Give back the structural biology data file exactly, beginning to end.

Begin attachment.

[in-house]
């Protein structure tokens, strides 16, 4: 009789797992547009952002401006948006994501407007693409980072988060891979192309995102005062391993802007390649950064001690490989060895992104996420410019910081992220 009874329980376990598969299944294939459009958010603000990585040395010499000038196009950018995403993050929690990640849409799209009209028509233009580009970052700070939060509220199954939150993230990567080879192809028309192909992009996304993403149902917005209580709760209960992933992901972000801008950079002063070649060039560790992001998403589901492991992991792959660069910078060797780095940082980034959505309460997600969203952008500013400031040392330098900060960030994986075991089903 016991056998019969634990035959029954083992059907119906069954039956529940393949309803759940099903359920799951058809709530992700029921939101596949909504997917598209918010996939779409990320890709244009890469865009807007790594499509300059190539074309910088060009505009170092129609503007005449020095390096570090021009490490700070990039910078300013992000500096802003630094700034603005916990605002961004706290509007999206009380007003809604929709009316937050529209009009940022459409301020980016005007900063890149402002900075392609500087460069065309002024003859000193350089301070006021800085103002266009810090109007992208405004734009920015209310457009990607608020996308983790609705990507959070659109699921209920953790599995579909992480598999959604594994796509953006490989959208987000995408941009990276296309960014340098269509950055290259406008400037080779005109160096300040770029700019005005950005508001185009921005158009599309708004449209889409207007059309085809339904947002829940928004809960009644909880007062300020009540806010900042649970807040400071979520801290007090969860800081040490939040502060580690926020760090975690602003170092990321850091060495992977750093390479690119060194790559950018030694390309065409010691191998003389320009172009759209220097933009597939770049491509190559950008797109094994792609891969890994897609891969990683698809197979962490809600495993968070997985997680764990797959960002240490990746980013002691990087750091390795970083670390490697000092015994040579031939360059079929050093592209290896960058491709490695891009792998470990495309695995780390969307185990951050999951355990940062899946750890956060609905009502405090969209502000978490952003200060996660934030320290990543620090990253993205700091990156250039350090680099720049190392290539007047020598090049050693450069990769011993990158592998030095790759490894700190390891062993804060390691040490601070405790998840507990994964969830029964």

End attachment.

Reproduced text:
[in-house]
């Protein structure tokens, strides 16, 4: 009789797992547009952002401006948006994501407007693409980072988060891979192309995102005062391993802007390649950064001690490989060895992104996420410019910081992220 009874329980376990598969299944294939459009958010603000990585040395010499000038196009950018995403993050929690990640849409799209009209028509233009580009970052700070939060509220199954939150993230990567080879192809028309192909992009996304993403149902917005209580709760209960992933992901972000801008950079002063070649060039560790992001998403589901492991992991792959660069910078060797780095940082980034959505309460997600969203952008500013400031040392330098900060960030994986075991089903 016991056998019969634990035959029954083992059907119906069954039956529940393949309803759940099903359920799951058809709530992700029921939101596949909504997917598209918010996939779409990320890709244009890469865009807007790594499509300059190539074309910088060009505009170092129609503007005449020095390096570090021009490490700070990039910078300013992000500096802003630094700034603005916990605002961004706290509007999206009380007003809604929709009316937050529209009009940022459409301020980016005007900063890149402002900075392609500087460069065309002024003859000193350089301070006021800085103002266009810090109007992208405004734009920015209310457009990607608020996308983790609705990507959070659109699921209920953790599995579909992480598999959604594994796509953006490989959208987000995408941009990276296309960014340098269509950055290259406008400037080779005109160096300040770029700019005005950005508001185009921005158009599309708004449209889409207007059309085809339904947002829940928004809960009644909880007062300020009540806010900042649970807040400071979520801290007090969860800081040490939040502060580690926020760090975690602003170092990321850091060495992977750093390479690119060194790559950018030694390309065409010691191998003389320009172009759209220097933009597939770049491509190559950008797109094994792609891969890994897609891969990683698809197979962490809600495993968070997985997680764990797959960002240490990746980013002691990087750091390795970083670390490697000092015994040579031939360059079929050093592209290896960058491709490695891009792998470990495309695995780390969307185990951050999951355990940062899946750890956060609905009502405090969209502000978490952003200060996660934030320290990543620090990253993205700091990156250039350090680099720049190392290539007047020598090049050693450069990769011993990158592998030095790759490894700190390891062993804060390691040490601070405790998840507990994964969830029964």